High Tech Security Glass

Scientists develop new motion sensor that enables window panes and glass doors to detect movements via a special coating

Burglar: iStockPhoto

Professional thieves beware! In addition to motion sensors, security cameras, flood lights, rent-a-cops and Doberman pinchers, there’s a new piece of technology designed specifically to ruin your day. And to make matters worse, it’s invisible. Well, not exactly invisible, but stare right at it and you won’t realize it’s there. Worried? Thanks to a novel new motion sensor developed by the Fraunhofer Institutes for Applied Polymer Research IAP in Potsdam-Golm, Germany, you should be.

It seems the beaker-tweakers at Frounhofer have figured out a way to turn regular glass doors and windows into high tech security devices. The glass itself is coated with a fluorescent material containing nanoparticles that convert light into fluorescent radiation. When the invisible light of a UV lamp “illuminates” the glass panes, the fluorescent radiation generated is channeled to the edges of the window, where it is detected by sensors. For example, if someone (The Hamburglar) steps into the light of the lamp, less light reaches the coating and less radiation is produced. When sensors are installed on all four sides of the window or door frame, statistical conclusions can be drawn from the data as to how large, how fast and in what direction the object d’ crime is moving (toward the burgers). In other words, a hummingbird won’t trip the alarm.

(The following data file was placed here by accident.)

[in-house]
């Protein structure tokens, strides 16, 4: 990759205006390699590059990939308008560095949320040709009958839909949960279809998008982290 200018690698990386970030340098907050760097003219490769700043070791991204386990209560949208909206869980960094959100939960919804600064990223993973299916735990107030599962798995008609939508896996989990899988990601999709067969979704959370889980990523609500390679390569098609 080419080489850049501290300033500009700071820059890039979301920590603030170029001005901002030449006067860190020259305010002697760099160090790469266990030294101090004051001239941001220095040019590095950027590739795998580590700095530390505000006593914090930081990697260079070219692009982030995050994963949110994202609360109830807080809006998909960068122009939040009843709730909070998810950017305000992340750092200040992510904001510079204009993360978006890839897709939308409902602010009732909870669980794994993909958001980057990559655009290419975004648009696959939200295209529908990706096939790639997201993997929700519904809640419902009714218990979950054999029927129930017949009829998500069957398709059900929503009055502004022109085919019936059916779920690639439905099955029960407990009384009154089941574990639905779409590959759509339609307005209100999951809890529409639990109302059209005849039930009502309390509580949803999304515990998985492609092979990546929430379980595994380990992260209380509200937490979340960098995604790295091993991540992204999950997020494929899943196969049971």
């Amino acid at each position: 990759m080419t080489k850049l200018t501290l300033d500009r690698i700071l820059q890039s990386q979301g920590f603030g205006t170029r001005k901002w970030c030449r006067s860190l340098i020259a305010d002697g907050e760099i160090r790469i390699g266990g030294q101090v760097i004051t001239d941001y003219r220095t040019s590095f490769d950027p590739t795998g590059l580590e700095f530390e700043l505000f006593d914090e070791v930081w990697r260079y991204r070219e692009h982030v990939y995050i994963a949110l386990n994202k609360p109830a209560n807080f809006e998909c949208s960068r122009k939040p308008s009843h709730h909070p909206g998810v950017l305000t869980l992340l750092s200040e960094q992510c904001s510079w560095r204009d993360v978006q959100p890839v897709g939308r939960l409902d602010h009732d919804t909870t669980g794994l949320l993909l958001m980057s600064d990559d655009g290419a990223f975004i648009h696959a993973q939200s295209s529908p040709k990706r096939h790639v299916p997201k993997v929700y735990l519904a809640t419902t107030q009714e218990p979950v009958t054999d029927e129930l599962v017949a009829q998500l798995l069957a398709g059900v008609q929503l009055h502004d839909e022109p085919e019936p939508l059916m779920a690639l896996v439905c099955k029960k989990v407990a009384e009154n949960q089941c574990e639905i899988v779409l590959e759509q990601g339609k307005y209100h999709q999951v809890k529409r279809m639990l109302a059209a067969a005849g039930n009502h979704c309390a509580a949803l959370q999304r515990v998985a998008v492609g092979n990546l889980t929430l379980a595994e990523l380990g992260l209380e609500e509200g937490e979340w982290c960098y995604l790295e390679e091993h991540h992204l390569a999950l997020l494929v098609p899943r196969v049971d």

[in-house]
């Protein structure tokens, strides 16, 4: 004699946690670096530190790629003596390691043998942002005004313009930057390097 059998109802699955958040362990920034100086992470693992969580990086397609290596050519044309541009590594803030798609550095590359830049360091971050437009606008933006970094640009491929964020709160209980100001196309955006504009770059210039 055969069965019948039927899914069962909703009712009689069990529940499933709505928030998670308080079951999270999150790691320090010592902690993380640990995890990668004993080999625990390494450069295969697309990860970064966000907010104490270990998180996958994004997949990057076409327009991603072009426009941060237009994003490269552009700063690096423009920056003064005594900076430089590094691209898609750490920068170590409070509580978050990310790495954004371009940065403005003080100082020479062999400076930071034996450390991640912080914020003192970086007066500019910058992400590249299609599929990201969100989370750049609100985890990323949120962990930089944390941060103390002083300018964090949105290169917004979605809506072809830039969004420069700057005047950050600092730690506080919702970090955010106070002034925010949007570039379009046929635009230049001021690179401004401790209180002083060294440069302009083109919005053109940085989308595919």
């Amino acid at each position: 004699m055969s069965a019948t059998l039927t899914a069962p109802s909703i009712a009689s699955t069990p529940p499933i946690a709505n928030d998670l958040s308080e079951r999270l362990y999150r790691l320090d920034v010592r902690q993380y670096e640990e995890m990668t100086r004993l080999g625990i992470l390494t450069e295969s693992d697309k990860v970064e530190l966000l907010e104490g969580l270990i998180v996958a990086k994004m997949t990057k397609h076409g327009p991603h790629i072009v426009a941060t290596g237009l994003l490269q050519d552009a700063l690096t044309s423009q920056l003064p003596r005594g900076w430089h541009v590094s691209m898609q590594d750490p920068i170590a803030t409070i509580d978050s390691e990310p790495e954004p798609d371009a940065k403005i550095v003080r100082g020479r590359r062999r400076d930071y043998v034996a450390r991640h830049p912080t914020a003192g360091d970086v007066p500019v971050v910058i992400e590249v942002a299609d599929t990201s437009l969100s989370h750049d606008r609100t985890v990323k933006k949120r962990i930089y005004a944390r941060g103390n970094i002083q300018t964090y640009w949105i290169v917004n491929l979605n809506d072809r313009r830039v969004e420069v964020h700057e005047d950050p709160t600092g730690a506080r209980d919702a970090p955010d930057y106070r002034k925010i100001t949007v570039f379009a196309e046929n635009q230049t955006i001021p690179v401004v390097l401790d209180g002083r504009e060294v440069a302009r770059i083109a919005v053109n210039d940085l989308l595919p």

The software, designed by Computer Architecture and Software Technology FIRST in Berlin, is so smart it can even interpret different light signals. This enables the system to easily distinguish between the frequency of the UV lamp and the slowly changing light from a passing car’s headlamp.


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